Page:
I don’t know about you but there are times when I really enjoy a nice drink at the end of the day, and my current favorite is a gin and tonic. So, last summer I decided to try to make the “perfect” gin and tonic. My plan was simple: try multiple gins and multiple tonics and determine which made the “best” G&T, at least in my opinion. When I went to buy the different tonics, I noticed that most tonics contained preservatives and high fructose corn syrup. Not being a regular soda drinker, I was not used to purchasing a beverage that contained either. So I decided to do a more comprehensive search for tonic to see if there were any “wise” options.
A good tonic should have five ingredients: carbonated water, sugar, citric acid, natural flavors and quinine.
When choosing a tonic, there are three things to consider:
1. Avoid Preservatives. Though a common ingredient in soft drinks, it is possible to find a good tonic that does not contain preservatives. Not only will preservatives add a bitter taste to the tonic, but sodium benzoate, a common tonic preservative, has been shown to cause allergic reactions in sensitive people.1
2. Sugar Content. Sugar content varies widely across different tonic brands. The chart below highlights the sugar content per 4 oz serving of tonic. Read more on why you want to minimize your added sugar consumption.
3. Sugar Type. Sugar is a 50:50 ratio of glucose and fructose, high fructose corn syrup is a 45:55 mixture of glucose and fructose, whereas agave has between 30:70 to 10:90 glucose and fructose.2-4 Why does the amount of fructose matter? Some of the less well known health effects of consuming excess added sugar, such as increased triglycerides and increased blood pressure, are thought to be the result of excess fructose metabolism in the liver (more here). While it is important to reduce total added sugars consumption, it would also be wise to minimize or reduce foods that contained higher levels of processed fructose. So avoid high fructose corn syrup and agave.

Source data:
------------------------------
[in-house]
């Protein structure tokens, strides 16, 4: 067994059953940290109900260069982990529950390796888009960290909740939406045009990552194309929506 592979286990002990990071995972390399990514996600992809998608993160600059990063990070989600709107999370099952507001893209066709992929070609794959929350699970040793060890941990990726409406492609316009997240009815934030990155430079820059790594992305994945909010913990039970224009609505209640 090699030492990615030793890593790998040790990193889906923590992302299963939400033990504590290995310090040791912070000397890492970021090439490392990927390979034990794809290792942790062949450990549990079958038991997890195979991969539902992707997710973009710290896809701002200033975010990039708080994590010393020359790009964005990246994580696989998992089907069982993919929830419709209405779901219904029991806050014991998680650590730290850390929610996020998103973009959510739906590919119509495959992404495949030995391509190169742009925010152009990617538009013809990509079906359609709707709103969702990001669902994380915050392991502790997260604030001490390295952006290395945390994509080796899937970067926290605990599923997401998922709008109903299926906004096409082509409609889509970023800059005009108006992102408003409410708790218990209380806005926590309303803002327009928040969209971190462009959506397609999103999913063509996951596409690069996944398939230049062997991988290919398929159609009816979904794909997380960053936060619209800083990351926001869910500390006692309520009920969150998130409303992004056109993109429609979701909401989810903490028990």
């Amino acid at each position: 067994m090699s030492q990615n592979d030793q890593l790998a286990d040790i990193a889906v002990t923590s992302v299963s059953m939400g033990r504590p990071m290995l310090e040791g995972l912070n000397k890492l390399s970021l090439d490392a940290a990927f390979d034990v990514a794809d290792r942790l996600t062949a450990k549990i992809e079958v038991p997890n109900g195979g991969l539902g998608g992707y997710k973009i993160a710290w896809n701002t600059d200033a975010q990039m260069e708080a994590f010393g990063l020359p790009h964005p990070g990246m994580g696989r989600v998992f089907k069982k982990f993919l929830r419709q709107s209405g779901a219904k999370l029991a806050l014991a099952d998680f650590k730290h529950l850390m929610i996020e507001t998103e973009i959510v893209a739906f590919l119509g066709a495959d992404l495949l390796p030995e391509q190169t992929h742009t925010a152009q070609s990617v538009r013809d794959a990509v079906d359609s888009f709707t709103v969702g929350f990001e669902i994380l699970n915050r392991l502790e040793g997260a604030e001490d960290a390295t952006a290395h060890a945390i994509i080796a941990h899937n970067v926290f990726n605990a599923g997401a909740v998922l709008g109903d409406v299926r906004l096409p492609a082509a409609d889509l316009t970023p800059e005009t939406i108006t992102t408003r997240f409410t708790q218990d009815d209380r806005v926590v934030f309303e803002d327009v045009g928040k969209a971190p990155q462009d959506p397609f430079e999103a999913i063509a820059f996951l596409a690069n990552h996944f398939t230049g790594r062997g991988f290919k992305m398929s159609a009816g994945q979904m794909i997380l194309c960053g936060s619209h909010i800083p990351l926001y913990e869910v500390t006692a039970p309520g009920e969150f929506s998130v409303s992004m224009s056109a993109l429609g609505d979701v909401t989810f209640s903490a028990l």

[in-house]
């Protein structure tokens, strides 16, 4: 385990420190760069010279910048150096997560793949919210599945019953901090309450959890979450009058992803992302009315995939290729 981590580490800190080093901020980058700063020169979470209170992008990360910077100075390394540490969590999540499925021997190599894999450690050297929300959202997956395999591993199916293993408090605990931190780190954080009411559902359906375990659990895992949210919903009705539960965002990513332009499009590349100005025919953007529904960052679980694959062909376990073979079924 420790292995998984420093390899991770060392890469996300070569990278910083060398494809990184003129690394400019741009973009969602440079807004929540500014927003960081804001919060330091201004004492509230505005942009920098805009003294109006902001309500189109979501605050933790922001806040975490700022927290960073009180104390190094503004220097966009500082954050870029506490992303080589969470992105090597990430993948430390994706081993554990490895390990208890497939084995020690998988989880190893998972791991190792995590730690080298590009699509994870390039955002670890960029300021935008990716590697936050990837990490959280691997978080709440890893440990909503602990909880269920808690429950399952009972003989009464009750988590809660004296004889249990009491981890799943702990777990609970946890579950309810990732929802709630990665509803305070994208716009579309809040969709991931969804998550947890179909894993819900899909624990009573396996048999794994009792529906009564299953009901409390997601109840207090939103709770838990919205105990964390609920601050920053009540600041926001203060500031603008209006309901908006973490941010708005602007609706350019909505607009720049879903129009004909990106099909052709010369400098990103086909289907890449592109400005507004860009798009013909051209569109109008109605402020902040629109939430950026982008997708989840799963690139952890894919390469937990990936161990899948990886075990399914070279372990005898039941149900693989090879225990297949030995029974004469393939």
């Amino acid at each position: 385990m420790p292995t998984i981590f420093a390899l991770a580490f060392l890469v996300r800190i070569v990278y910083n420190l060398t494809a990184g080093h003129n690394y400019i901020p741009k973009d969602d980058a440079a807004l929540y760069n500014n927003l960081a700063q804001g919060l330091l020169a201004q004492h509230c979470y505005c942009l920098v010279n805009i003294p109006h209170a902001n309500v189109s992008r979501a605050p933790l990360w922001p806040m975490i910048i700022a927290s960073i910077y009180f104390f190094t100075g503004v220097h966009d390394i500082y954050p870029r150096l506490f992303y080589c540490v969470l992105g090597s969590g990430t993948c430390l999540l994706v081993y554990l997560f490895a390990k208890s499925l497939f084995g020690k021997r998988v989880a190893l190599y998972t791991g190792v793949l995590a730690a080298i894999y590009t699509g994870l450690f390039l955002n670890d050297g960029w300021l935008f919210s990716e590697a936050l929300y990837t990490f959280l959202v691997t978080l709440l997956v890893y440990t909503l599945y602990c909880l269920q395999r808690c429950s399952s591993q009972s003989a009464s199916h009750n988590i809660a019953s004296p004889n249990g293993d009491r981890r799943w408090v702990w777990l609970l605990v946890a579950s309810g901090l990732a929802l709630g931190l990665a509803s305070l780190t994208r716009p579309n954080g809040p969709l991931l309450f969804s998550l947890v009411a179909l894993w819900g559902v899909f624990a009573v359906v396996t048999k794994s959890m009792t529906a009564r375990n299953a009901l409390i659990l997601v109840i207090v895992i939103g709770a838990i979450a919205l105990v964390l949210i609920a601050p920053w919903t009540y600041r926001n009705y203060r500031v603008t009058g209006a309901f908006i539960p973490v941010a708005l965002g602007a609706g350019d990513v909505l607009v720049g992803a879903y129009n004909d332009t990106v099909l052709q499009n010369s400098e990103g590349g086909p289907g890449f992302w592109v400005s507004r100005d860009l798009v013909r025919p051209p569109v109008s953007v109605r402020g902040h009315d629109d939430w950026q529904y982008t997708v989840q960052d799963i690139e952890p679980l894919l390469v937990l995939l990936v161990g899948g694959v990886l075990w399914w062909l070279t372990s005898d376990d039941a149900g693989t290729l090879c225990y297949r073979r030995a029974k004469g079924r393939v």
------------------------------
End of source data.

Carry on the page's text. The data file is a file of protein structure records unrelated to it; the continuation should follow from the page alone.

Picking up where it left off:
Are you trying to avoid GMOs (more soon)? Then stay away from “sugar” and high fructose corn syrup. “Sugar” can be used on the label for sugar obtained from sugar cane or sugar beets and approximately 95% of sugar beets grown in the US and Canada are genetically modified to be herbicide resistant.5 Approximately 90% of corn grown in the US and 80% of corn grown in Canada are genetically modified to be herbicide tolerant and insect resistant.6 So if you are trying to avoid GMOs, avoid “sugar” from sugar beets and high fructose corn syrup.
Bottom line: choose the tonic made with cane sugar.
Below are the results of Feed Them Wisely’s evaluation of common commercially available tonics. The table includes the teaspoons of sugar per 4 oz, the amount of tonic in a typical G&T, and ingredients to avoid or be aware of in red.
In the end, my favorite gin and tonic is a combination of Bombay Sapphire (2 oz), Fever Tree tonic (4 oz), and a thick lime wedge over ice. Hansen’s is my runner-up tonic, though it has been hard to locate recently. Try your own taste test with a few “wise” tonics and see which creates your preferred G&T.
- Center for Science in the Public Interest. Chemical Cuisine. (link)
- Wholesome!TM Agave Fact vs Fiction (link)
- International Organics Energave Data Sheet and Nutrition Information (link)
- Sweet Nature Inc, Organic Agave Nectar (link)
- Non-GMO Project, GMO Sugar Beets (link)
- Non-GMO Project, GMO Corn (link)